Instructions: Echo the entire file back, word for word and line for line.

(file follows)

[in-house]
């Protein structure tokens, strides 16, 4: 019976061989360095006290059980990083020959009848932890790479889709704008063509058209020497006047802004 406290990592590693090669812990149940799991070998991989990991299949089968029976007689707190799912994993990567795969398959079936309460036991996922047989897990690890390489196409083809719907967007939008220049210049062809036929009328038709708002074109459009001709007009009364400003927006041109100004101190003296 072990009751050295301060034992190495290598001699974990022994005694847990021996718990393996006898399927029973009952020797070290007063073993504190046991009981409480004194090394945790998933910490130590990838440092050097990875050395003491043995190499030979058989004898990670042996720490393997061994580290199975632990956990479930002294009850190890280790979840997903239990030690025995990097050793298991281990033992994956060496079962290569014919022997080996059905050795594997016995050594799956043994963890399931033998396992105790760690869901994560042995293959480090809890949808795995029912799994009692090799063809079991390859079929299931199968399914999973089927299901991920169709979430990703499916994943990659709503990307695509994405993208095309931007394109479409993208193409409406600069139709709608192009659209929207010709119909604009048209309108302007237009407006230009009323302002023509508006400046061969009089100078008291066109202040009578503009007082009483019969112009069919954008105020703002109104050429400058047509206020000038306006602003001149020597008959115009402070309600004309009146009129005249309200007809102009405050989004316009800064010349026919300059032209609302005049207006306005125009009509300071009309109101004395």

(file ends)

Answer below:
[in-house]
């Protein structure tokens, strides 16, 4: 019976061989360095006290059980990083020959009848932890790479889709704008063509058209020497006047802004 406290990592590693090669812990149940799991070998991989990991299949089968029976007689707190799912994993990567795969398959079936309460036991996922047989897990690890390489196409083809719907967007939008220049210049062809036929009328038709708002074109459009001709007009009364400003927006041109100004101190003296 072990009751050295301060034992190495290598001699974990022994005694847990021996718990393996006898399927029973009952020797070290007063073993504190046991009981409480004194090394945790998933910490130590990838440092050097990875050395003491043995190499030979058989004898990670042996720490393997061994580290199975632990956990479930002294009850190890280790979840997903239990030690025995990097050793298991281990033992994956060496079962290569014919022997080996059905050795594997016995050594799956043994963890399931033998396992105790760690869901994560042995293959480090809890949808795995029912799994009692090799063809079991390859079929299931199968399914999973089927299901991920169709979430990703499916994943990659709503990307695509994405993208095309931007394109479409993208193409409406600069139709709608192009659209929207010709119909604009048209309108302007237009407006230009009323302002023509508006400046061969009089100078008291066109202040009578503009007082009483019969112009069919954008105020703002109104050429400058047509206020000038306006602003001149020597008959115009402070309600004309009146009129005249309200007809102009405050989004316009800064010349026919300059032209609302005049207006306005125009009509300071009309109101004395």